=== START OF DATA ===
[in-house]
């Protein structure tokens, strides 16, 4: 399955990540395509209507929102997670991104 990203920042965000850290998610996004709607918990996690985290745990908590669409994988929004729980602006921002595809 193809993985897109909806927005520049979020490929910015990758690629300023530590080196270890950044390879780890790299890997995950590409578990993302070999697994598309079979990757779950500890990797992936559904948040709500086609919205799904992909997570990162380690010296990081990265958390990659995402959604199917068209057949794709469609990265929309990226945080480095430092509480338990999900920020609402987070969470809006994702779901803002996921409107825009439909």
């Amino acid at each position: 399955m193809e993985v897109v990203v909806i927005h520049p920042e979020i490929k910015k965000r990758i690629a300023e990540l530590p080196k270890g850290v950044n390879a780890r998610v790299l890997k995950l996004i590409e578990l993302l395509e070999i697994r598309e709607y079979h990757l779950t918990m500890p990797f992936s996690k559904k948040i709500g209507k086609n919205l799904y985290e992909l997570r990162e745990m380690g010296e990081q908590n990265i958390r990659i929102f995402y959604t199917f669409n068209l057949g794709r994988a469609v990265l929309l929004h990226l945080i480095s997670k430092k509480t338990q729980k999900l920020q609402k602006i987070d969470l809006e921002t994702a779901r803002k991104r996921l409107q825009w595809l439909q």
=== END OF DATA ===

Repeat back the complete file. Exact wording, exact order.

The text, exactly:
[in-house]
């Protein structure tokens, strides 16, 4: 399955990540395509209507929102997670991104 990203920042965000850290998610996004709607918990996690985290745990908590669409994988929004729980602006921002595809 193809993985897109909806927005520049979020490929910015990758690629300023530590080196270890950044390879780890790299890997995950590409578990993302070999697994598309079979990757779950500890990797992936559904948040709500086609919205799904992909997570990162380690010296990081990265958390990659995402959604199917068209057949794709469609990265929309990226945080480095430092509480338990999900920020609402987070969470809006994702779901803002996921409107825009439909």
């Amino acid at each position: 399955m193809e993985v897109v990203v909806i927005h520049p920042e979020i490929k910015k965000r990758i690629a300023e990540l530590p080196k270890g850290v950044n390879a780890r998610v790299l890997k995950l996004i590409e578990l993302l395509e070999i697994r598309e709607y079979h990757l779950t918990m500890p990797f992936s996690k559904k948040i709500g209507k086609n919205l799904y985290e992909l997570r990162e745990m380690g010296e990081q908590n990265i958390r990659i929102f995402y959604t199917f669409n068209l057949g794709r994988a469609v990265l929309l929004h990226l945080i480095s997670k430092k509480t338990q729980k999900l920020q609402k602006i987070d969470l809006e921002t994702a779901r803002k991104r996921l409107q825009w595809l439909q």